That changed when he was selected Hawthorne High’s senior class valedictorian. Though most of his 35 classmates went straight into the workforce, Waller was expected to go to college, to do big things, to be someone special.

At the University of Florida, David Waller received accolades for his skills on the rifle team.

So he became a Gator.

And, he thought then, a wildlife biologist.

“In my first class in basic chemistry they pulled out a slide rule. I had never seen one before,” Waller says. “They didn’t have physics or calculus at Hawthorne High School when I was there. I immediately went to registration and switched over to education.”

Then, he swapped majors again, this time to history. ROTC, on the other hand, was a consistent theme. When Waller enrolled in fall 1968, it was no longer required of male students, as it had once been, but he signed up anyway. He liked the routine and discipline — tolerated, barely, the marching.

“I fell into it nicely, but I hated the drill field,” Waller says.

The campus gun range was a different matter. To get out of drills, he joined the rifle team. His junior and senior years, Waller was its captain, and soon convinced the university to sanction competitive shooting as a minor sport. The extracurricular work earned him a scholarship, varsity letters and ROTC promotions.

It hadn’t been Waller’s intention to be an Army officer. The Vietnam War hung over cadets, and there were things outside the Army that Waller wanted to do. But he was a good cadet, UF’s best in his class. So good, in fact, he was picked for airborne training and later — with coveted airborne wings on his chest — chosen for jumpmaster school.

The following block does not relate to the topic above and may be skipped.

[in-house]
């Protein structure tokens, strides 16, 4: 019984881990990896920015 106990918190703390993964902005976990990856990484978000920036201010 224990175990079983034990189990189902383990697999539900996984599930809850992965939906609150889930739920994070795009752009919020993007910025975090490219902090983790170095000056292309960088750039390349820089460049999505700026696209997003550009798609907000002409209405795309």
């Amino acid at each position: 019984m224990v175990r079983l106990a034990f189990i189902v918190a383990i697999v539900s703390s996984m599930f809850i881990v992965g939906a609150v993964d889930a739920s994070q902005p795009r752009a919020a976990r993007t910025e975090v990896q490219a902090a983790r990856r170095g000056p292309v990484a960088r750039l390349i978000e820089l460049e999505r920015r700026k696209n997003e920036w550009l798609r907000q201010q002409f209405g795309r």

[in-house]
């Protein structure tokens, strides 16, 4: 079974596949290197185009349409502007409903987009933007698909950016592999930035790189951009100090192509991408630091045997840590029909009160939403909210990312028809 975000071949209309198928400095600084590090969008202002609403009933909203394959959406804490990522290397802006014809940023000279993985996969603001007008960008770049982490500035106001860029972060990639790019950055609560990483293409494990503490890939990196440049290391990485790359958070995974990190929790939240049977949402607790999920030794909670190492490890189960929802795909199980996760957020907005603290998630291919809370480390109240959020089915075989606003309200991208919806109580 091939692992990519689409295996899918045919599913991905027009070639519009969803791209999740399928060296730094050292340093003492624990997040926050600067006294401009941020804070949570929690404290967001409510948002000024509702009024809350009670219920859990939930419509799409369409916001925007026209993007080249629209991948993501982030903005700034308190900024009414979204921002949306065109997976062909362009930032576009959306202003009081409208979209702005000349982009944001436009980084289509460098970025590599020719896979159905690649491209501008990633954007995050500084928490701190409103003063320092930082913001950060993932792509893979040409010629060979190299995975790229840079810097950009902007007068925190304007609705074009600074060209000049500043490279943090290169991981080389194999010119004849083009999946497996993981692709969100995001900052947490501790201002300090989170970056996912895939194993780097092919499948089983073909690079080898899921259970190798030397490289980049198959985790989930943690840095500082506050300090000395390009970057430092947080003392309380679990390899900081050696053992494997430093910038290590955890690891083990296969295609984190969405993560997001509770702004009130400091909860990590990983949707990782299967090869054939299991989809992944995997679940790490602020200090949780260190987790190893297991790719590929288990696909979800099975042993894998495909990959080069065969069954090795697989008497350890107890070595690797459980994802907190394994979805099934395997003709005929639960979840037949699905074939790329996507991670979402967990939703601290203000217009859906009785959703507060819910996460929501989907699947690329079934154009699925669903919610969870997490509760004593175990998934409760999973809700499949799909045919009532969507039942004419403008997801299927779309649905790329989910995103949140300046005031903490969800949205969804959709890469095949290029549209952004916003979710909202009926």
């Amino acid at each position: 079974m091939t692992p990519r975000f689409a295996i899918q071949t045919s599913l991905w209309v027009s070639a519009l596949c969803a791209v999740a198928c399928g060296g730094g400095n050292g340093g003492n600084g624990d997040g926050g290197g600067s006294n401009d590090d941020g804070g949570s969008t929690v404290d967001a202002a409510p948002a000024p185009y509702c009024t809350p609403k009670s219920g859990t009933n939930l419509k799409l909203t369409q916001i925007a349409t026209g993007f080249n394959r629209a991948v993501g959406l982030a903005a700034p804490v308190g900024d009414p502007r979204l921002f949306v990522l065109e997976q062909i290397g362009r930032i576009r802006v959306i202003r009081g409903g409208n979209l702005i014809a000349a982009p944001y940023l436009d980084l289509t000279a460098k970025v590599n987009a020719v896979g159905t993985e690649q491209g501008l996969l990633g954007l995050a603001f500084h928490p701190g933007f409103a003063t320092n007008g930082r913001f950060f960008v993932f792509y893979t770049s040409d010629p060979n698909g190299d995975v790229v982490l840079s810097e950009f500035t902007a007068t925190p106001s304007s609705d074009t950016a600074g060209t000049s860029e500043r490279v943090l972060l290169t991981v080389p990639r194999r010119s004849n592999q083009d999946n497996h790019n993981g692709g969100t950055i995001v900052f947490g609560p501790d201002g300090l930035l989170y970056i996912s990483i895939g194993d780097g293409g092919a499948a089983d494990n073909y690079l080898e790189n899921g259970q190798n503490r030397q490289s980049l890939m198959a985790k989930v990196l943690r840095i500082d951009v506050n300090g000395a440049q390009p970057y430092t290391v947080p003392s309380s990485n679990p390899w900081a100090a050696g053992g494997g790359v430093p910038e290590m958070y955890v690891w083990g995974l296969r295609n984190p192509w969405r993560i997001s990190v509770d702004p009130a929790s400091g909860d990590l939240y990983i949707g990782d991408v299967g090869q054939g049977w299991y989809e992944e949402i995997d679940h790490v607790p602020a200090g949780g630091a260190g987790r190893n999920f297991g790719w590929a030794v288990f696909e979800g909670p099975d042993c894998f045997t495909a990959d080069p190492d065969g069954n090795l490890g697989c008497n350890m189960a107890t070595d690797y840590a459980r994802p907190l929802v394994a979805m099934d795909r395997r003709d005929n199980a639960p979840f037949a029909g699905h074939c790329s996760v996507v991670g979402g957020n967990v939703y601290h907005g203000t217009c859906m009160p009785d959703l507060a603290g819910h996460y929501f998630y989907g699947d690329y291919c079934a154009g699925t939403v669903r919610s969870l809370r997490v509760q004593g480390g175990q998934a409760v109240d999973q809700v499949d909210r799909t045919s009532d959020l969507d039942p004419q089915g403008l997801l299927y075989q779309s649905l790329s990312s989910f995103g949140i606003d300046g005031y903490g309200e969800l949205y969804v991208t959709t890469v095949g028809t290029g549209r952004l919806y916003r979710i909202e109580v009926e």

“I loved the water but I couldn’t see, from my dad’s experiences being six months at a time on a ship, the Navy being for me. I knew I’d much rather be in the woods,” he says. “That got me thinking the Army wouldn’t be so bad.”

Until UF … until ROTC … until the rifle team … until the United States Army, Waller had been a little lost, he says.

“I kind of bumped along,” he says. “The university and ROTC gave me something. I had been largely rudderless; UF gave me a sense of belonging.”

A New Mission

In 1972, the year Waller was commissioned a brand new second lieutenant, the Viet Cong began their most aggressive campaign of the Vietnam War. The size and ferocity of the Easter Offensive, as it became known, surprised American troops and triggered panic in South Vietnam. While in America, the cry to end the war grew loud.

Waller volunteered to go.

He was an infantry officer, an airborne ranger, the best of the best. Sooner or later it would be his turn in Southeast Asia’s jungles, whether he liked it or not.

“I wanted to get it done with,” he says.

The Paris Peace Accords kept Waller out of combat. The treaty was signed in January 1973 while Waller waited for orders to deploy. He went to Okinawa instead.

But that sense of duty and service remained throughout his career and continued when he retired from active duty in 1995 and served another 12 years as a Junior ROTC instructor in the U.S. Virgin Islands. Now fully retired, Waller, a trained scuba instructor who lives in West Palm Beach, has taught teenagers to dive, is a volunteer canoe guide at Grassy Waters Preserve, and monitors bald eagles’ nests for the National Audubon Society — when not traveling to Antarctica or Peru or Turkey or on some other distant adventure.